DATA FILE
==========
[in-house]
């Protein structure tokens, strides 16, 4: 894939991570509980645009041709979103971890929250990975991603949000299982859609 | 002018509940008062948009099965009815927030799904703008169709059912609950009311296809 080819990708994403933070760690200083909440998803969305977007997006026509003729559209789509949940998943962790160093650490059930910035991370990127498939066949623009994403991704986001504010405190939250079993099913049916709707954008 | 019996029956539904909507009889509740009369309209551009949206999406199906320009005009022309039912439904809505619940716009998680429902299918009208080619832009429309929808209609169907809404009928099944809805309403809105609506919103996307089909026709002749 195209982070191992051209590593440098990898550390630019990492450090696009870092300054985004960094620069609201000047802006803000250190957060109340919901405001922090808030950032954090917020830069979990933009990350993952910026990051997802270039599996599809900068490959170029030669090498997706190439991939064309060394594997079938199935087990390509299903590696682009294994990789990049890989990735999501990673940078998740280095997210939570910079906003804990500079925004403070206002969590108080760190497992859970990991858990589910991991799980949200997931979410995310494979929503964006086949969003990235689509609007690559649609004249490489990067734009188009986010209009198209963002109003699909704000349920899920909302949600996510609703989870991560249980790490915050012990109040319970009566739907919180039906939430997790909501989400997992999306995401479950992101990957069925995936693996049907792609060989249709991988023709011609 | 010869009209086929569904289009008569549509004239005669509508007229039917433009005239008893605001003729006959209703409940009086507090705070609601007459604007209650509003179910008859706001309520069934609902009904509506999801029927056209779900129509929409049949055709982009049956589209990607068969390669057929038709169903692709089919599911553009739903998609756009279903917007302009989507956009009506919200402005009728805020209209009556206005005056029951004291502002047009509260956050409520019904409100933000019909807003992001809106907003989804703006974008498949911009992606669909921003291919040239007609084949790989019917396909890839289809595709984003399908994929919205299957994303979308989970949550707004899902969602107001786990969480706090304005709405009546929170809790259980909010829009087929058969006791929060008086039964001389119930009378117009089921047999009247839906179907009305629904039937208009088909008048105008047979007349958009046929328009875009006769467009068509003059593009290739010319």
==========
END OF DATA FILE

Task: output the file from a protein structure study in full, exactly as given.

[in-house]
């Protein structure tokens, strides 16, 4: 894939991570509980645009041709979103971890929250990975991603949000299982859609 | 002018509940008062948009099965009815927030799904703008169709059912609950009311296809 080819990708994403933070760690200083909440998803969305977007997006026509003729559209789509949940998943962790160093650490059930910035991370990127498939066949623009994403991704986001504010405190939250079993099913049916709707954008 | 019996029956539904909507009889509740009369309209551009949206999406199906320009005009022309039912439904809505619940716009998680429902299918009208080619832009429309929808209609169907809404009928099944809805309403809105609506919103996307089909026709002749 195209982070191992051209590593440098990898550390630019990492450090696009870092300054985004960094620069609201000047802006803000250190957060109340919901405001922090808030950032954090917020830069979990933009990350993952910026990051997802270039599996599809900068490959170029030669090498997706190439991939064309060394594997079938199935087990390509299903590696682009294994990789990049890989990735999501990673940078998740280095997210939570910079906003804990500079925004403070206002969590108080760190497992859970990991858990589910991991799980949200997931979410995310494979929503964006086949969003990235689509609007690559649609004249490489990067734009188009986010209009198209963002109003699909704000349920899920909302949600996510609703989870991560249980790490915050012990109040319970009566739907919180039906939430997790909501989400997992999306995401479950992101990957069925995936693996049907792609060989249709991988023709011609 | 010869009209086929569904289009008569549509004239005669509508007229039917433009005239008893605001003729006959209703409940009086507090705070609601007459604007209650509003179910008859706001309520069934609902009904509506999801029927056209779900129509929409049949055709982009049956589209990607068969390669057929038709169903692709089919599911553009739903998609756009279903917007302009989507956009009506919200402005009728805020209209009556206005005056029951004291502002047009509260956050409520019904409100933000019909807003992001809106907003989804703006974008498949911009992606669909921003291919040239007609084949790989019917396909890839289809595709984003399908994929919205299957994303979308989970949550707004899902969602107001786990969480706090304005709405009546929170809790259980909010829009087929058969006791929060008086039964001389119930009378117009089921047999009247839906179907009305629904039937208009088909008048105008047979007349958009046929328009875009006769467009068509003059593009290739010319």